FAQ Search Today's Posts Mark Forums Read
» Video Reviews

» Linux Archive

Linux-archive is a website aiming to archive linux email lists and to make them easily accessible for linux users/developers.


» Sponsor

» Partners

» Sponsor

Go Back   Linux Archive > Redhat > Fedora Advisory Board

 
 
LinkBack Thread Tools
 
Old 12-13-2007, 04:17 AM
"Stephen John Smoogen"
 
Default succession planning

On Dec 12, 2007 4:06 PM, Max Spevack <mspevack@redhat.com> wrote:
> I posted this on my blog (http://spevack.livejournal.com/39464.html),
> but it was recommended to me that I post it to fedora-advisory-board as
> well.
>
> The Fedora Project Leader job has a natural lifecycle to it.
>
> I began my time in this role in February of 2006, about 1 month before
> Fedora Core 5 was released. Now we are about one month after Fedora 8's
> release, and the topic of succession planning is very much on my mind.
>

Thankyou very much for a couple of things:

1) Staying active on this side of the fence. There is a lot of social
contact needed in both Red Hat and the virtual community... and it can
be hard to stay active in one where you rarely see people face to face
when you have meetings with people you can see and talk to every day.

2) Staying moderately burn-out free. This is a 24/7 job at a company
that has been running non-stop 24/7 for 15 years.. and it burns out a
lot of people. You seem to have stayed moderately burn free.. maybe
crispy on the outside.. but not charcoal.

3) Being patient with people you can't see but only know via email.
Email and IRC is a very brutal environment where we always say things
that 10 minutes later we have forgotten or read later and say 'dear
god I wrote that?' It also can lead to confusion and long term
disagreements over phrasing that the writer thought was peaceful but
ended up starting another Balkanization.

4) Knowing when to quit. This can be the hardest part of a job.. and
it makes it really hard to do 1,2,3. There is always another fire,
another project not making a deadline, another meeting with a VP who
doesnt 'get it' according to someone else but just isnt communicating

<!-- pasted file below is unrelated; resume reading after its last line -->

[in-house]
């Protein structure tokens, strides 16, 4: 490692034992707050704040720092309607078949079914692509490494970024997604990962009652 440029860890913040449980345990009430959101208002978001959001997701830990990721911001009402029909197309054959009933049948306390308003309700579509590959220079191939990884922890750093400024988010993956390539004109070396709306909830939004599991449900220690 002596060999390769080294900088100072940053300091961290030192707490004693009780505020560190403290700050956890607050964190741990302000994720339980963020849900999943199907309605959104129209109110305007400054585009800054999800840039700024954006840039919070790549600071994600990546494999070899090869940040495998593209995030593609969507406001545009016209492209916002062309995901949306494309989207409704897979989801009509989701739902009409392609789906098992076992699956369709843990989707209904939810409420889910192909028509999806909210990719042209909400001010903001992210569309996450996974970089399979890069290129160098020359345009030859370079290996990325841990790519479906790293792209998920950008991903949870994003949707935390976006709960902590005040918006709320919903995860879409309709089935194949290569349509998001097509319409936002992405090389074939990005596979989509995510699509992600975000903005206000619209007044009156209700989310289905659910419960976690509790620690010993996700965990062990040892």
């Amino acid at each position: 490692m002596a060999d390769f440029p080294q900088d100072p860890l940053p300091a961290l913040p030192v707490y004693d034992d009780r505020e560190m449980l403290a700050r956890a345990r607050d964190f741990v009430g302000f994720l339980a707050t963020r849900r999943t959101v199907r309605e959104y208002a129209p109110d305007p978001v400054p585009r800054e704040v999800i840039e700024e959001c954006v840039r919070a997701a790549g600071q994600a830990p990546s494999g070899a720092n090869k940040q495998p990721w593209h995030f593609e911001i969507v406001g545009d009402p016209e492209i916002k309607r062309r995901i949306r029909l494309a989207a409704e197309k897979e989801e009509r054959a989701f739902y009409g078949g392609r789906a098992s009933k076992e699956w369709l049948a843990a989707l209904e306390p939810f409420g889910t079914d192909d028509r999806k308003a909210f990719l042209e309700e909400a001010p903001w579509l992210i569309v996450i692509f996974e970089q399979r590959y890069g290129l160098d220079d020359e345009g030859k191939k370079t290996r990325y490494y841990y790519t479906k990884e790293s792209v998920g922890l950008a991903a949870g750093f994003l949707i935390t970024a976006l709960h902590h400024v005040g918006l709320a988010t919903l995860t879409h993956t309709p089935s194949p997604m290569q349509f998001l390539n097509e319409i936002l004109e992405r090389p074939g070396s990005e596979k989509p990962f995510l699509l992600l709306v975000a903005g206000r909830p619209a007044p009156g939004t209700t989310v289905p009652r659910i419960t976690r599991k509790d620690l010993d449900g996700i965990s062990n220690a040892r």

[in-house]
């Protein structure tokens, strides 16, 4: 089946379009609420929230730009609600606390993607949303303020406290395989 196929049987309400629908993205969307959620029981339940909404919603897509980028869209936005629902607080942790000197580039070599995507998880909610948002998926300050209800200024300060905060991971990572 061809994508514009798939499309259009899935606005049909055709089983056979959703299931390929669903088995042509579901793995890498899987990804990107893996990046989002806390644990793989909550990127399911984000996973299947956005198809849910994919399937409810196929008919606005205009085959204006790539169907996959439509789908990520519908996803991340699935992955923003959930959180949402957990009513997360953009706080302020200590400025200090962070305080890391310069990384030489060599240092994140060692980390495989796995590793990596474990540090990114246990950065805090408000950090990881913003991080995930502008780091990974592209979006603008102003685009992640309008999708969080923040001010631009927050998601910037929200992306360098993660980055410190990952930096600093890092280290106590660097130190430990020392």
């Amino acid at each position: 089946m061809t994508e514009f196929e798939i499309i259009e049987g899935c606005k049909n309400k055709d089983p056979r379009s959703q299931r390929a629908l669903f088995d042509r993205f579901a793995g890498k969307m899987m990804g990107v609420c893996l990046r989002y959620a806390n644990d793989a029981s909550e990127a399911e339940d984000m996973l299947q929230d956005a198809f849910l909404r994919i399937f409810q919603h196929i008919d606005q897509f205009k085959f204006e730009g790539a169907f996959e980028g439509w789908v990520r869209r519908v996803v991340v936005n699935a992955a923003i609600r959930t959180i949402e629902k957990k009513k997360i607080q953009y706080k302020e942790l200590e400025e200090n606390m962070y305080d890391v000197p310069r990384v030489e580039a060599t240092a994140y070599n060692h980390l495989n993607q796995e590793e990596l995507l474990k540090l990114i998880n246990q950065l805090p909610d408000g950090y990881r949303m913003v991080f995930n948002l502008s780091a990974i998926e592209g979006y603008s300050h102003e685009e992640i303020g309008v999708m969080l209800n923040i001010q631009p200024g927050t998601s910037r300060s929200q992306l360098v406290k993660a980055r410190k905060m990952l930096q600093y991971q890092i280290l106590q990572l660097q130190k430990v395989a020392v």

in geek-tongue, and all the other tiffs, firefights, angry kittens
that come with releases, engineers, etc etc.

Anyway thanks.. I will shut up now.


> After two years and four releases of Fedora, I would like to be able to
> do some other things related to Fedora and/or Red Hat while allowing
> someone else to assume the "Fedora Project Leader" responsibilities.
>
> The holidays will get in the way of this process a little bit, but in
> the coming months, it is our goal to identify who can be my successor as
> the Fedora Project Leader. The Fedora Project Leader is a full-time Red
> Hat position, and so we need to go through a full interview process,
> etc.
>
> None of this is being done ad-hoc or randomly. The Fedora Board is part
> of the process, as is Red Hat's CTO and other managers within the
> engineering organization and human resources.
>
> It is unusual, to say the least, for an announcement like this to even
> be made in public. Due to Fedora's belief in transparency, the other
> members of the Fedora Board and I believe that a statement like this one
> is the right thing to do, and I wanted to make sure that it was in my
> own words.
>
> For the moment, there is not much else to say, because it is going to
> take a while for all of this to be sorted out. There will be a
> transition period built in, and nothing is going to be done without
> plenty of advance notice and without the buy-in of both myself and the
> Fedora Board.
>
> I also want to make it absolutely clear that all of this is completely
> voluntary -- it is my idea, it is initiated by me, and I have brought